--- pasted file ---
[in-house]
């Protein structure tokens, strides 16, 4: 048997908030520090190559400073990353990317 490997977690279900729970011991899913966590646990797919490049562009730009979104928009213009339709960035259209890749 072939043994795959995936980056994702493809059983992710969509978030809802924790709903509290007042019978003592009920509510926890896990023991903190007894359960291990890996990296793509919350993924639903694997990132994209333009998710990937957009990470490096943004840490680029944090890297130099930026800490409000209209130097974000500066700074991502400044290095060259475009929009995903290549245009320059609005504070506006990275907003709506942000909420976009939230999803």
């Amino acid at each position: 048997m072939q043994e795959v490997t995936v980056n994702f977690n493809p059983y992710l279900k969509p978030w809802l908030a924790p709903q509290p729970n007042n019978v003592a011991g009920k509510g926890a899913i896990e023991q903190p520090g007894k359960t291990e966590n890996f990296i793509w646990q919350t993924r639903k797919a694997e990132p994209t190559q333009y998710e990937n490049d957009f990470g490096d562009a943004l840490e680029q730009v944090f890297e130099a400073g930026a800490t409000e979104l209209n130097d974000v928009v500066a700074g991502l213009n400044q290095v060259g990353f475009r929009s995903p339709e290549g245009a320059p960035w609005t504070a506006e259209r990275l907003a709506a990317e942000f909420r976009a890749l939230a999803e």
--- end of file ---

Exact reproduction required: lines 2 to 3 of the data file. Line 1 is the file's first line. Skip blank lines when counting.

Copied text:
């Protein structure tokens, strides 16, 4: 048997908030520090190559400073990353990317 490997977690279900729970011991899913966590646990797919490049562009730009979104928009213009339709960035259209890749 072939043994795959995936980056994702493809059983992710969509978030809802924790709903509290007042019978003592009920509510926890896990023991903190007894359960291990890996990296793509919350993924639903694997990132994209333009998710990937957009990470490096943004840490680029944090890297130099930026800490409000209209130097974000500066700074991502400044290095060259475009929009995903290549245009320059609005504070506006990275907003709506942000909420976009939230999803």
């Amino acid at each position: 048997m072939q043994e795959v490997t995936v980056n994702f977690n493809p059983y992710l279900k969509p978030w809802l908030a924790p709903q509290p729970n007042n019978v003592a011991g009920k509510g926890a899913i896990e023991q903190p520090g007894k359960t291990e966590n890996f990296i793509w646990q919350t993924r639903k797919a694997e990132p994209t190559q333009y998710e990937n490049d957009f990470g490096d562009a943004l840490e680029q730009v944090f890297e130099a400073g930026a800490t409000e979104l209209n130097d974000v928009v500066a700074g991502l213009n400044q290095v060259g990353f475009r929009s995903p339709e290549g245009a320059p960035w609005t504070a506006e259209r990275l907003a709506a990317e942000f909420r976009a890749l939230a999803e």